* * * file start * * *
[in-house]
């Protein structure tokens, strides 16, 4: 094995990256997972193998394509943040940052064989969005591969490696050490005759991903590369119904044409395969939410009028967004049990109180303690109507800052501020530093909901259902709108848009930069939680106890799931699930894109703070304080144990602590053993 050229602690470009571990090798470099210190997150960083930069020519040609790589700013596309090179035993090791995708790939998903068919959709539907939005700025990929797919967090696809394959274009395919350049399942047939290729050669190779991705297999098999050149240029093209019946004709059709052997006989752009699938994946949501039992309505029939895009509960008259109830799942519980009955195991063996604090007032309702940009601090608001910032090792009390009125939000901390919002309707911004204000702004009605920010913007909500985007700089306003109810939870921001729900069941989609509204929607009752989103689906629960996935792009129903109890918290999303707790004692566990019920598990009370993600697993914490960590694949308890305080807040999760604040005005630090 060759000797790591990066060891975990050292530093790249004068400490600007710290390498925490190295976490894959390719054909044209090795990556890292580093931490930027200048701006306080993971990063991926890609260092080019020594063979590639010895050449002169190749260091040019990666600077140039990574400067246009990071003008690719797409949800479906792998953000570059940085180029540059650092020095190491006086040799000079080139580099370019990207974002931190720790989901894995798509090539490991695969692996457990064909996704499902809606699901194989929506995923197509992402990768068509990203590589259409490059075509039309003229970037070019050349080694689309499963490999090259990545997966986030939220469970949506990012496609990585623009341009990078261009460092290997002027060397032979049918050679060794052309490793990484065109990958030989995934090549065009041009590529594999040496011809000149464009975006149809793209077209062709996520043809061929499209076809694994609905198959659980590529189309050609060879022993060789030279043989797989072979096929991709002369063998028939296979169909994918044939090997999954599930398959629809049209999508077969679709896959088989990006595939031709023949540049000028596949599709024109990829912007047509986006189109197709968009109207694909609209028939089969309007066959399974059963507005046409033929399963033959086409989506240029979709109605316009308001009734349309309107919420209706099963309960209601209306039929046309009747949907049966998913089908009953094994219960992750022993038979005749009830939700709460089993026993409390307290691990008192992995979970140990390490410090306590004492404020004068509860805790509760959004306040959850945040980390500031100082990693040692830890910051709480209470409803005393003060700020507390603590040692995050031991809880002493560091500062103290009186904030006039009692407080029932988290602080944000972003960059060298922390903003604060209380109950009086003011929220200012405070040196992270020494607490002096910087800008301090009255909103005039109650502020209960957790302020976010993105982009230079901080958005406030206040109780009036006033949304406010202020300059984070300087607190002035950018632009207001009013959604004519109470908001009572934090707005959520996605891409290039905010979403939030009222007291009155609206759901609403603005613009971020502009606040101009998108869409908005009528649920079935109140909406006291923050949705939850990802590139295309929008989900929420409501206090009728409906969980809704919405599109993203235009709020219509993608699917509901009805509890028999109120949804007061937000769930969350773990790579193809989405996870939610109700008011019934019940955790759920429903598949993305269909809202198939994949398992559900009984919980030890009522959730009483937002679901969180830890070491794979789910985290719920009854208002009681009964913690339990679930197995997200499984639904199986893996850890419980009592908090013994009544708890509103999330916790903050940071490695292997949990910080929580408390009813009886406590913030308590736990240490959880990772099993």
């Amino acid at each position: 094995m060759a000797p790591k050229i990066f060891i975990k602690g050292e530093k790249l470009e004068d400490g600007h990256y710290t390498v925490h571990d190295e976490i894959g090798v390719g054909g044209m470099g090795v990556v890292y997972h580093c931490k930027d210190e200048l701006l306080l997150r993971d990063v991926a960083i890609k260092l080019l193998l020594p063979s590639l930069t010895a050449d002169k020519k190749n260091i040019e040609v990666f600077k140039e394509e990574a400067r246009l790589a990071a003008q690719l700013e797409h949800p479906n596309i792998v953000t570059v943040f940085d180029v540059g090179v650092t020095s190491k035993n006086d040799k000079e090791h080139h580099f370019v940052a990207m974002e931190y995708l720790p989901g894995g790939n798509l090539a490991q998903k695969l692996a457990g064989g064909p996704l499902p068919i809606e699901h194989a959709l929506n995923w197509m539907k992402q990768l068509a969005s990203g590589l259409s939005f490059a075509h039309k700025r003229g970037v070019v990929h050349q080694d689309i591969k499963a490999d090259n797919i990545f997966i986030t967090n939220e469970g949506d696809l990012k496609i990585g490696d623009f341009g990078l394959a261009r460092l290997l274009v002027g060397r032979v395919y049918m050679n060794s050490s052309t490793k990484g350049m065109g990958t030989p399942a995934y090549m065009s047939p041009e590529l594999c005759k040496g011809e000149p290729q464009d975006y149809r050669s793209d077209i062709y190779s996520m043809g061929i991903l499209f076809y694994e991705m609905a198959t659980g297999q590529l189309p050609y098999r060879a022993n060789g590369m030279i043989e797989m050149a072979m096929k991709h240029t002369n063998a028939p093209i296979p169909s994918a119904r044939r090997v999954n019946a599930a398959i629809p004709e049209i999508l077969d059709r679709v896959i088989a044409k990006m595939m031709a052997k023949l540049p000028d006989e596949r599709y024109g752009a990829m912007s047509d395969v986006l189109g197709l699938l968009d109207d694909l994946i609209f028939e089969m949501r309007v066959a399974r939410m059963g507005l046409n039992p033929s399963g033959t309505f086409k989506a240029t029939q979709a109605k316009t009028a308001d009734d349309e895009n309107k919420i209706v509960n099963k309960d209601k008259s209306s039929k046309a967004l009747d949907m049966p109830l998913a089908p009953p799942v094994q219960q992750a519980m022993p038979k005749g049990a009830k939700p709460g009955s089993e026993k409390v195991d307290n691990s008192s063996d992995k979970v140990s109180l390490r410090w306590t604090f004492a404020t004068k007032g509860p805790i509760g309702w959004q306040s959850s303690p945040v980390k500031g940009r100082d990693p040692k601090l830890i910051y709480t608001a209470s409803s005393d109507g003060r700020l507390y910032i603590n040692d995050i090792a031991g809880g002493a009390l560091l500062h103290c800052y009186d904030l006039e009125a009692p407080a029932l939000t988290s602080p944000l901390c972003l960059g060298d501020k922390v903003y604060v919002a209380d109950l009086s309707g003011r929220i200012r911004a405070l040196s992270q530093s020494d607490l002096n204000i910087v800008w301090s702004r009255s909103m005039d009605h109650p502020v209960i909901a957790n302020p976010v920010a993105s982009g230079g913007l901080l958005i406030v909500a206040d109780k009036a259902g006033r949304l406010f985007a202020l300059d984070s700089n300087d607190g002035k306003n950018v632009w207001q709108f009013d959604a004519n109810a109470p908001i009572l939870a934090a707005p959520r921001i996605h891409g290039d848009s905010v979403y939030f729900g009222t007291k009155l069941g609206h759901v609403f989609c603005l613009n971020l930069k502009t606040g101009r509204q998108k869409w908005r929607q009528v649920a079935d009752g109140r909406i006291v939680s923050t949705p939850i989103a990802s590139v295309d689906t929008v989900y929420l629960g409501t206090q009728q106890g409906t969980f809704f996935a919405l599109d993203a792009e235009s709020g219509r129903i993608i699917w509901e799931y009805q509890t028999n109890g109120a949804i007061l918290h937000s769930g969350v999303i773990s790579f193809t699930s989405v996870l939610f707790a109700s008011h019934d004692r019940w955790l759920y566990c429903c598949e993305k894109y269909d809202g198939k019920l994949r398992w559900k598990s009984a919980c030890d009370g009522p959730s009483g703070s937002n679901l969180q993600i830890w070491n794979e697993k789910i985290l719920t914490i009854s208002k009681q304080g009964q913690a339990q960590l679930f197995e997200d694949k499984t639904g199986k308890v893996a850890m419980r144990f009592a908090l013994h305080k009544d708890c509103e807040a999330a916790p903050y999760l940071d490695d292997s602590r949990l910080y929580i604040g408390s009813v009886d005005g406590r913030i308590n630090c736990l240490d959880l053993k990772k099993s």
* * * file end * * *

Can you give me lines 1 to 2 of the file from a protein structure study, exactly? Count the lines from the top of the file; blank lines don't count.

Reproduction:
[in-house]
């Protein structure tokens, strides 16, 4: 094995990256997972193998394509943040940052064989969005591969490696050490005759991903590369119904044409395969939410009028967004049990109180303690109507800052501020530093909901259902709108848009930069939680106890799931699930894109703070304080144990602590053993 050229602690470009571990090798470099210190997150960083930069020519040609790589700013596309090179035993090791995708790939998903068919959709539907939005700025990929797919967090696809394959274009395919350049399942047939290729050669190779991705297999098999050149240029093209019946004709059709052997006989752009699938994946949501039992309505029939895009509960008259109830799942519980009955195991063996604090007032309702940009601090608001910032090792009390009125939000901390919002309707911004204000702004009605920010913007909500985007700089306003109810939870921001729900069941989609509204929607009752989103689906629960996935792009129903109890918290999303707790004692566990019920598990009370993600697993914490960590694949308890305080807040999760604040005005630090 060759000797790591990066060891975990050292530093790249004068400490600007710290390498925490190295976490894959390719054909044209090795990556890292580093931490930027200048701006306080993971990063991926890609260092080019020594063979590639010895050449002169190749260091040019990666600077140039990574400067246009990071003008690719797409949800479906792998953000570059940085180029540059650092020095190491006086040799000079080139580099370019990207974002931190720790989901894995798509090539490991695969692996457990064909996704499902809606699901194989929506995923197509992402990768068509990203590589259409490059075509039309003229970037070019050349080694689309499963490999090259990545997966986030939220469970949506990012496609990585623009341009990078261009460092290997002027060397032979049918050679060794052309490793990484065109990958030989995934090549065009041009590529594999040496011809000149464009975006149809793209077209062709996520043809061929499209076809694994609905198959659980590529189309050609060879022993060789030279043989797989072979096929991709002369063998028939296979169909994918044939090997999954599930398959629809049209999508077969679709896959088989990006595939031709023949540049000028596949599709024109990829912007047509986006189109197709968009109207694909609209028939089969309007066959399974059963507005046409033929399963033959086409989506240029979709109605316009308001009734349309309107919420209706099963309960209601209306039929046309009747949907049966998913089908009953094994219960992750022993038979005749009830939700709460089993026993409390307290691990008192992995979970140990390490410090306590004492404020004068509860805790509760959004306040959850945040980390500031100082990693040692830890910051709480209470409803005393003060700020507390603590040692995050031991809880002493560091500062103290009186904030006039009692407080029932988290602080944000972003960059060298922390903003604060209380109950009086003011929220200012405070040196992270020494607490002096910087800008301090009255909103005039109650502020209960957790302020976010993105982009230079901080958005406030206040109780009036006033949304406010202020300059984070300087607190002035950018632009207001009013959604004519109470908001009572934090707005959520996605891409290039905010979403939030009222007291009155609206759901609403603005613009971020502009606040101009998108869409908005009528649920079935109140909406006291923050949705939850990802590139295309929008989900929420409501206090009728409906969980809704919405599109993203235009709020219509993608699917509901009805509890028999109120949804007061937000769930969350773990790579193809989405996870939610109700008011019934019940955790759920429903598949993305269909809202198939994949398992559900009984919980030890009522959730009483937002679901969180830890070491794979789910985290719920009854208002009681009964913690339990679930197995997200499984639904199986893996850890419980009592908090013994009544708890509103999330916790903050940071490695292997949990910080929580408390009813009886406590913030308590736990240490959880990772099993």